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Scenario: If there is an array of integers and I want to get array of integers in return that their total should not exceed 10.

I am a beginner in Haskell and tried below. If any one could correct me, would be greatly appreciated.

numbers :: [Int]
numbers = [1,2,3,4,5,6,7,8,9,10, 11, 12]

getUpTo :: [Int] -> Int -> [Int]
getUpTo (x:xs) max =
    if max <= 10
    then
            max = max + x
            getUpTo xs max
    else
            x

Input

getUpTo numbers 0

Output Expected

[1,2,3,4]
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1  
Please specify "array of integers". Consecutive? Holes allowed? Unique solution? Best solution (wrt to what means "best")? –  phimuemue Apr 3 '12 at 15:32
    
e.g., is [4,6] an acceptable answer to getUpTo numbers? Why, or why not? –  dave4420 Apr 3 '12 at 15:42
    
I am not sure what your question is sorry :( –  Randy Apr 3 '12 at 15:42
1  
@Randy: are you solving the knapsack problem, or the function just has to compute the first solution (whatever it is) that satisfies your constraints? –  Riccardo Apr 3 '12 at 15:43
1  
I think you mean "list", not "array". In Haskell they are completely distinct, and arrays are not usually used. –  Paul Johnson Apr 3 '12 at 18:26

4 Answers 4

up vote 3 down vote accepted

There is an answer with a fast version; however, I thought it might also be instructive to see the minimal change necessary to your code to make it work the way you expect.

numbers :: [Int]
numbers = [1,2,3,4,5,6,7,8,9,10, 11, 12]

getUpTo :: [Int] -> Int -> [Int]
getUpTo (x:xs) max =
    if max < 10 -- (<), not (<=)
    then
            -- return a list that still contains x;
            -- can't reassign to max, but can send a
            -- different value on to the next
            -- iteration of getUpTo
            x : getUpTo xs (max + x)
    else
            [] -- don't want to return any more values here
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Hi this returns an empty list as a result. Not quite sure why :( –  Randy Apr 3 '12 at 16:17
    
@Randy Did you use getUpTo numbers 0, like your question says you want to use as the input? ;-) –  Daniel Wagner Apr 3 '12 at 16:28
    
It worked !!!! My mistake Thank you mate !! –  Randy Apr 3 '12 at 17:07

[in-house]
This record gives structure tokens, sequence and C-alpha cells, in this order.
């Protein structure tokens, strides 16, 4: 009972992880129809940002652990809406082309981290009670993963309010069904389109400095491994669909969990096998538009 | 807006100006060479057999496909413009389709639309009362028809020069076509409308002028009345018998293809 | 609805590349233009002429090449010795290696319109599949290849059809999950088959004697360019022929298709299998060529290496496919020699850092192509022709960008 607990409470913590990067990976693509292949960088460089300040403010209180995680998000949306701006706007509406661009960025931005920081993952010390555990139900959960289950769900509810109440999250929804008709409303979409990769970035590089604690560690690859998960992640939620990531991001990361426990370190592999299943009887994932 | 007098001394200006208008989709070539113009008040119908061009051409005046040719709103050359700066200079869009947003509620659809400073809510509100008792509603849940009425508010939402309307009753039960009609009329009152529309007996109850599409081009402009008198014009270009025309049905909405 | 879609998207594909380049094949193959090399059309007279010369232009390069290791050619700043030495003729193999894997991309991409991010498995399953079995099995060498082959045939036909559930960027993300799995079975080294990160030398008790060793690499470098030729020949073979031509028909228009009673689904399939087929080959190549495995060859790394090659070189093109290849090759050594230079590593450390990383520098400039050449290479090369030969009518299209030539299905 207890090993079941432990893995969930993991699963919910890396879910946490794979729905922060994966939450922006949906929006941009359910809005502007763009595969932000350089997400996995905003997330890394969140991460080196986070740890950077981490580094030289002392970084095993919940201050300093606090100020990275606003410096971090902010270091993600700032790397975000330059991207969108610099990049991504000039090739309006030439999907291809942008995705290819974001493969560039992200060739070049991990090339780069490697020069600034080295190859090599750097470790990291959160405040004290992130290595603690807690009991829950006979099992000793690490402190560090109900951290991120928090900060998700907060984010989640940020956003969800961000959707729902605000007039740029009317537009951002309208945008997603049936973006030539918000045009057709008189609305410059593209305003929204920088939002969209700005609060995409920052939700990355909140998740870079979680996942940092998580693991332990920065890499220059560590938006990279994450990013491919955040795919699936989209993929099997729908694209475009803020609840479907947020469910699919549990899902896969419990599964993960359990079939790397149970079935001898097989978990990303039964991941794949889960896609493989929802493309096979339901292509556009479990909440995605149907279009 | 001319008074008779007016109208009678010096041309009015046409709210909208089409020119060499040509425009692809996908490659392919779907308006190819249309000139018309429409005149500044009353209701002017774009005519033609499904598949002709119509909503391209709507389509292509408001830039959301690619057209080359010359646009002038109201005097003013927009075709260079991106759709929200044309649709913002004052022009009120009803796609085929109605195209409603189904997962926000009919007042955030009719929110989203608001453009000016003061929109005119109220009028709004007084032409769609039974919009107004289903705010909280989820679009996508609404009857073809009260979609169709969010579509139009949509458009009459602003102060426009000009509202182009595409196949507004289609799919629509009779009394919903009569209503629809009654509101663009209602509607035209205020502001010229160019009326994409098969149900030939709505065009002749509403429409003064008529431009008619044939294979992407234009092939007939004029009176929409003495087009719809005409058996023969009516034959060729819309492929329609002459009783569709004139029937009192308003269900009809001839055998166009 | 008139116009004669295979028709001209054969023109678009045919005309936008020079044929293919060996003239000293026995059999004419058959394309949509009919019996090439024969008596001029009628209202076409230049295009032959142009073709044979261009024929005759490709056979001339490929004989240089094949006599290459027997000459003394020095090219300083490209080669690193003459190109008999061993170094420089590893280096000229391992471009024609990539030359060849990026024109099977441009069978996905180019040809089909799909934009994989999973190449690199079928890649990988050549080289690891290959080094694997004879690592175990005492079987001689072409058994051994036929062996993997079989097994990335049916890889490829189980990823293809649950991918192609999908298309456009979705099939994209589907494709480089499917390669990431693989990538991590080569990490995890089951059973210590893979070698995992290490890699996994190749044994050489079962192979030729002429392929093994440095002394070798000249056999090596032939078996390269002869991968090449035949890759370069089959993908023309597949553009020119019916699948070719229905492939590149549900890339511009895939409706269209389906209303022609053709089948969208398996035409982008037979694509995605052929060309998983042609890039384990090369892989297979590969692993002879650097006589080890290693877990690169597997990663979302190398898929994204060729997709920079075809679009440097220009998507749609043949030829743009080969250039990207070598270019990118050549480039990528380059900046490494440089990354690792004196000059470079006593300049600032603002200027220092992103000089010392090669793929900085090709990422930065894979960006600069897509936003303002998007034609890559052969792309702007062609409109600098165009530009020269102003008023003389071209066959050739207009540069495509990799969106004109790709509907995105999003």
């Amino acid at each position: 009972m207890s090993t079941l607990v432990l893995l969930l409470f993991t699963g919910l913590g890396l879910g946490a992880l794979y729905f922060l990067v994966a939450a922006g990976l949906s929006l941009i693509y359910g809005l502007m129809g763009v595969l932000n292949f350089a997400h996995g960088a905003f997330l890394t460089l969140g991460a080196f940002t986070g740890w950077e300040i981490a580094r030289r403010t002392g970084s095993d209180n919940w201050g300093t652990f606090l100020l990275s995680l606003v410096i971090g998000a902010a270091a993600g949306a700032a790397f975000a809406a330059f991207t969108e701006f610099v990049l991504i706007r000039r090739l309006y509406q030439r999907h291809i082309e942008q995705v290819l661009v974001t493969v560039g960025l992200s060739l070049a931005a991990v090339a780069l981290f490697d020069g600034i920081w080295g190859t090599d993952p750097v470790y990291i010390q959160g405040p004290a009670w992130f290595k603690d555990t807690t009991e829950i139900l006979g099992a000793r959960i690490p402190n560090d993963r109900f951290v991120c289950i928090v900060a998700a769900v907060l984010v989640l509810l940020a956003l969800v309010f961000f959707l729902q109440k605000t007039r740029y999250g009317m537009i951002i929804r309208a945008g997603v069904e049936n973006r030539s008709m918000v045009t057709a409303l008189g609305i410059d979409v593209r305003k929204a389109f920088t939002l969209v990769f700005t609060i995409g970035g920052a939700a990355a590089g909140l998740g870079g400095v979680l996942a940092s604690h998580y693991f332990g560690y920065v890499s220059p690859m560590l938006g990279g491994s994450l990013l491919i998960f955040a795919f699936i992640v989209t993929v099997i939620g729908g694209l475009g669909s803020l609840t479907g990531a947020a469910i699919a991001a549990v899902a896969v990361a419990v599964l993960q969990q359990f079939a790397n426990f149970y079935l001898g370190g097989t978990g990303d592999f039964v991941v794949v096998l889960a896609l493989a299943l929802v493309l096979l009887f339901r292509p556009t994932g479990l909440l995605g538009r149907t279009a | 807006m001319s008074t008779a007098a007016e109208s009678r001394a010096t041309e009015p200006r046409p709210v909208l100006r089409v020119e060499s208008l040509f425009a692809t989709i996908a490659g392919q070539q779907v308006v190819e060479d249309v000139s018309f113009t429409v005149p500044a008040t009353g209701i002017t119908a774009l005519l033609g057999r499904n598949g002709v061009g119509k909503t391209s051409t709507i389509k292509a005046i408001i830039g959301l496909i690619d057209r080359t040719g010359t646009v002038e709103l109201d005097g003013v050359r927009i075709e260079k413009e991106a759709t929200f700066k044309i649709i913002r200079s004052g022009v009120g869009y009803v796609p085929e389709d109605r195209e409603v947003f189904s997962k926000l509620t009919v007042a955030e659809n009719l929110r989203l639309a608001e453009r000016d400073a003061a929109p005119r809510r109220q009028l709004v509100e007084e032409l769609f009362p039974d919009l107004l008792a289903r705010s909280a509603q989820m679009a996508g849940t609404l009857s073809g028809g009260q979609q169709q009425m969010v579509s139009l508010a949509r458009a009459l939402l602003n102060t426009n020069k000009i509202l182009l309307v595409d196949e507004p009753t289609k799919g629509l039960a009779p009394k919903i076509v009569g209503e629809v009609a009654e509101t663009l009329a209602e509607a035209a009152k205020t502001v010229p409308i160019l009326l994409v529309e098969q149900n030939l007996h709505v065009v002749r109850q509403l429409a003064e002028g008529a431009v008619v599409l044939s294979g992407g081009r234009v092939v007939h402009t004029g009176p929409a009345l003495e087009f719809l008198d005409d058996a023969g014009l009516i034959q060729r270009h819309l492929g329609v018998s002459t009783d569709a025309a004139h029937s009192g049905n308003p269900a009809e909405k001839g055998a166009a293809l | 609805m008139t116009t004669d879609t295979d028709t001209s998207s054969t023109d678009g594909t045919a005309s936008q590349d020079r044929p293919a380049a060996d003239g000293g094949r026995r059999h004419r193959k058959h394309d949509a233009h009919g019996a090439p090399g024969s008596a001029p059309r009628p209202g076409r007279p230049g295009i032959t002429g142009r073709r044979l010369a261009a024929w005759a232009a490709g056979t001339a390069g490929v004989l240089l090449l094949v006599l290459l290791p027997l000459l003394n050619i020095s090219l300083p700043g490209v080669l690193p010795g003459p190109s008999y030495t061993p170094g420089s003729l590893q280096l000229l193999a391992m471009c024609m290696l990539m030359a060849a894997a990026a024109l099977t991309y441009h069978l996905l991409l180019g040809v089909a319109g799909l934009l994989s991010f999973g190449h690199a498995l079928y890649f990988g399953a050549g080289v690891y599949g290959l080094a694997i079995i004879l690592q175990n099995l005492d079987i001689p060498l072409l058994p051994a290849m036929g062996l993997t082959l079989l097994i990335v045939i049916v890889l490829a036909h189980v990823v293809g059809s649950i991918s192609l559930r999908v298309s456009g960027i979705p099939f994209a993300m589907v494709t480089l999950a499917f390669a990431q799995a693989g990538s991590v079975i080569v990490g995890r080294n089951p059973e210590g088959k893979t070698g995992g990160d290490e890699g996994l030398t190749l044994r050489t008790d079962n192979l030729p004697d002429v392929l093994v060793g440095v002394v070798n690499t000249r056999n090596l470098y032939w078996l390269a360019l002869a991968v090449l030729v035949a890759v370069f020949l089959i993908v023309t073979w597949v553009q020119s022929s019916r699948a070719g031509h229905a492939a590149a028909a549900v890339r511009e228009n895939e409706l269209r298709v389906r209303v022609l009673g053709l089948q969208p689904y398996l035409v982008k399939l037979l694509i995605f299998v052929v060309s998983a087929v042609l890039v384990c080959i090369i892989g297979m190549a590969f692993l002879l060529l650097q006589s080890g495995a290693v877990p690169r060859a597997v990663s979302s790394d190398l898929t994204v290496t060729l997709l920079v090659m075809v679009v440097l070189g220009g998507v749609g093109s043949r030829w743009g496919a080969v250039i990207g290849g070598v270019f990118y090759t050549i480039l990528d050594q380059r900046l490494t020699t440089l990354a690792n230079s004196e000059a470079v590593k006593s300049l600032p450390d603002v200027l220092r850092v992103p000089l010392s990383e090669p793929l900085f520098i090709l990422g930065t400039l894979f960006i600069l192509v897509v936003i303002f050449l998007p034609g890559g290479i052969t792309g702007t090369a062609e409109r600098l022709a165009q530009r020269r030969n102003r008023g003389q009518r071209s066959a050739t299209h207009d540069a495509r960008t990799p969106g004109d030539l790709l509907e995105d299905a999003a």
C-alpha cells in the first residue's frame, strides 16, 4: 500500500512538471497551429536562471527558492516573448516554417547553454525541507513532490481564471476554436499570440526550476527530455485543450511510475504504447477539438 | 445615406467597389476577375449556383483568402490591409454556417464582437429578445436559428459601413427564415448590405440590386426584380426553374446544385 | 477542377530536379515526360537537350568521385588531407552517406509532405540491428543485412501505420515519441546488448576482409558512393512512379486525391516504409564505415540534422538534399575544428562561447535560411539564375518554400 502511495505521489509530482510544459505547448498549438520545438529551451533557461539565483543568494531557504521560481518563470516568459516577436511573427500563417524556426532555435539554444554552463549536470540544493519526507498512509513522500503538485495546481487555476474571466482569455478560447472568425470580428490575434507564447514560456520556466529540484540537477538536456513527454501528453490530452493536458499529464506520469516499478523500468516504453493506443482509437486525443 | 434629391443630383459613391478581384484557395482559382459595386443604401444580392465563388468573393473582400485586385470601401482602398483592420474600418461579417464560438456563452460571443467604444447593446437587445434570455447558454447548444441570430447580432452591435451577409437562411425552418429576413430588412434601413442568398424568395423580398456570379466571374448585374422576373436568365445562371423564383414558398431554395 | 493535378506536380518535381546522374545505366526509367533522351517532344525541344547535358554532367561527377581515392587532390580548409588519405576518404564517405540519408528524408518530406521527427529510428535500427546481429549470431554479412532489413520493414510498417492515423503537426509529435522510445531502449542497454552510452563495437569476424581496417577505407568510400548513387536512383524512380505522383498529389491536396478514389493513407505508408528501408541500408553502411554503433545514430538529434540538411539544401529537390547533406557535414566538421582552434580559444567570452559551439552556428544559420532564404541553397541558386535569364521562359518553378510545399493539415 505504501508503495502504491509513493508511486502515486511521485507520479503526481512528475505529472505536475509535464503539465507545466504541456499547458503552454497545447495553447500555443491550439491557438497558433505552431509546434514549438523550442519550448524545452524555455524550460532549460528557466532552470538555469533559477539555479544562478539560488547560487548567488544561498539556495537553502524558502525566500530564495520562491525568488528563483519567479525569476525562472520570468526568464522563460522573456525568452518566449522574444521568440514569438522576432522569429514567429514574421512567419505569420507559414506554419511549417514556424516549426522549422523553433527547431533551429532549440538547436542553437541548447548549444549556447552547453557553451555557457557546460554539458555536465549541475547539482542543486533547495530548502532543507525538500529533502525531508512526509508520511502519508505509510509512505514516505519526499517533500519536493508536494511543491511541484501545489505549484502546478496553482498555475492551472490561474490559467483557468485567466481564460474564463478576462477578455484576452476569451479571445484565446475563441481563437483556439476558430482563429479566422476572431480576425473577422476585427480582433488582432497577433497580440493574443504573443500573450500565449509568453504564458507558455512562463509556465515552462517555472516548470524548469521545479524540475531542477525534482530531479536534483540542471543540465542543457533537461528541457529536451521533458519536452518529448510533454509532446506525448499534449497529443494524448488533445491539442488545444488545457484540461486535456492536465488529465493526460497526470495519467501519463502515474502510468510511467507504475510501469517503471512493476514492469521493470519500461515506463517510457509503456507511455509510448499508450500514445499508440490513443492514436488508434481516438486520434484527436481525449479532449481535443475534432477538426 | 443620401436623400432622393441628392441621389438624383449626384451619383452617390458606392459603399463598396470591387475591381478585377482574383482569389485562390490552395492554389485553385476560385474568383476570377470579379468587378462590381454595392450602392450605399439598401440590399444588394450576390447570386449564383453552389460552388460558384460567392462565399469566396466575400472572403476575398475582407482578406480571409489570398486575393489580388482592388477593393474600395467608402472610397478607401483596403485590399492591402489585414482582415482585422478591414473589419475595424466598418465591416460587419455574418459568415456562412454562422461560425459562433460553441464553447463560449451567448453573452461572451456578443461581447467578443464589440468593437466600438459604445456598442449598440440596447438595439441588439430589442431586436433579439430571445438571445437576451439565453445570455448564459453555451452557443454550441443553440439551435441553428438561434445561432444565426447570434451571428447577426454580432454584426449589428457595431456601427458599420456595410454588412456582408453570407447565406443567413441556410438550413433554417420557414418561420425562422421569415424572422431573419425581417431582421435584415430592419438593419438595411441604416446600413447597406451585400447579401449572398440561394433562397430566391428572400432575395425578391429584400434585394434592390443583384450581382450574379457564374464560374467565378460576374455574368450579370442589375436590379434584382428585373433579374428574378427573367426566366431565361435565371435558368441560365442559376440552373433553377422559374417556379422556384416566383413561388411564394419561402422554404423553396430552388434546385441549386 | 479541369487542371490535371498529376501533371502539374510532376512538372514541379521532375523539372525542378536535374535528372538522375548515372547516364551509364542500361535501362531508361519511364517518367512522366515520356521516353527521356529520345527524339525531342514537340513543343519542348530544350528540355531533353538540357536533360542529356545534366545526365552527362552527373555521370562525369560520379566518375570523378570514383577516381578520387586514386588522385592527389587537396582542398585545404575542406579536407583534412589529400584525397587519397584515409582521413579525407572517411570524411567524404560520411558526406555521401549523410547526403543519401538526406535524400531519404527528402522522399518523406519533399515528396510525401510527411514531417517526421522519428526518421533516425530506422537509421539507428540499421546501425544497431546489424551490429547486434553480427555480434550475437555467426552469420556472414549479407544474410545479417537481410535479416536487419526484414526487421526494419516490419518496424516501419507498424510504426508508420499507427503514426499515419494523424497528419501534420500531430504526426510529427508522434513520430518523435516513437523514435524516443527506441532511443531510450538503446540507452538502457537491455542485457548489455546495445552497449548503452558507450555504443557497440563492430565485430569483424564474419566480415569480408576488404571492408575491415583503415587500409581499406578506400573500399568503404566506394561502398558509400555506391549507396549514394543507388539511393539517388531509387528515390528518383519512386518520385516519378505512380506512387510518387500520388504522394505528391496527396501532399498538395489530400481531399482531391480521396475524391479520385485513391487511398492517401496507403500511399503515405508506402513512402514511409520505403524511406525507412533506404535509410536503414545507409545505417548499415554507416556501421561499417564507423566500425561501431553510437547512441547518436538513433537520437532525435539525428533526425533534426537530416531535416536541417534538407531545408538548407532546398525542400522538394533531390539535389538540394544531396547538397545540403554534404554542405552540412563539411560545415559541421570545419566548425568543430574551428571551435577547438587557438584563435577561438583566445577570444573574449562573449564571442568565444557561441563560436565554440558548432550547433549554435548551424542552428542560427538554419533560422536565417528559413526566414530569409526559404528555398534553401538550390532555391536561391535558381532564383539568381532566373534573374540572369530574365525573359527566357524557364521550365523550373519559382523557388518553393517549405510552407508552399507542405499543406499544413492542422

BEWARE: This is not a solution to the knapsack problem :)

A very fast solution I came up with is the following one. Of course solving the full knapsack problem would be harder, but if you only need a quick solution this should work:

import Data.List (sort)

getUpTo :: Int -> [Int] -> [Int]
getUpTo max xs = go (sort xs) 0 []
    where
        go [] sum acc         = acc
        go (x:xs) sum acc
            | x + sum <= max  = go xs (x + sum) (x:acc)
            | otherwise       = acc

By sorting out the array before everything else, I can take items from the top one after another, until the maximum is exceeded; the list built up to that point is then returned.

edit: as a side note, I swapped the order of the first two arguments because this way should be more useful for partial applications.

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Just exactly what I wanted. Well I do understand this is not a solution for a Knapsack and this is just a small test bit I did to understand the problem and to learn how to do it. Thank you very much ! –  Randy Apr 3 '12 at 16:00
1  
@Randy: you're welcome! –  Riccardo Apr 3 '12 at 16:01

For educational purposes (and since I felt like explaining something :-), here's a different version, which uses more standard functions. As written it is slower, because it computes a number of sums, and doesn't keep a running total. On the other hand, I think it expresses quite well how to break the problem down.

getUpTo :: [Int] -> [Int]
getUpTo = last . filter (\xs -> sum xs <= 10) . Data.List.inits

I've written the solution as a 'pipeline' of functions; if you apply getUpTo to a list of numbers, Data.List.inits gets applied to the list first, then filter (\xs -> sum xs <= 10) gets applied to the result, and finally last gets applied to the result of that.

So, let's see what each of those three functions do. First off, Data.List.inits returns the initial segments of a list, in increasing order of length. For example, Data.List.inits [2,3,4,5,6] returns [[],[2],[2,3],[2,3,4],[2,3,4,5],[2,3,4,5,6]]. As you can see, this is a list of lists of integers.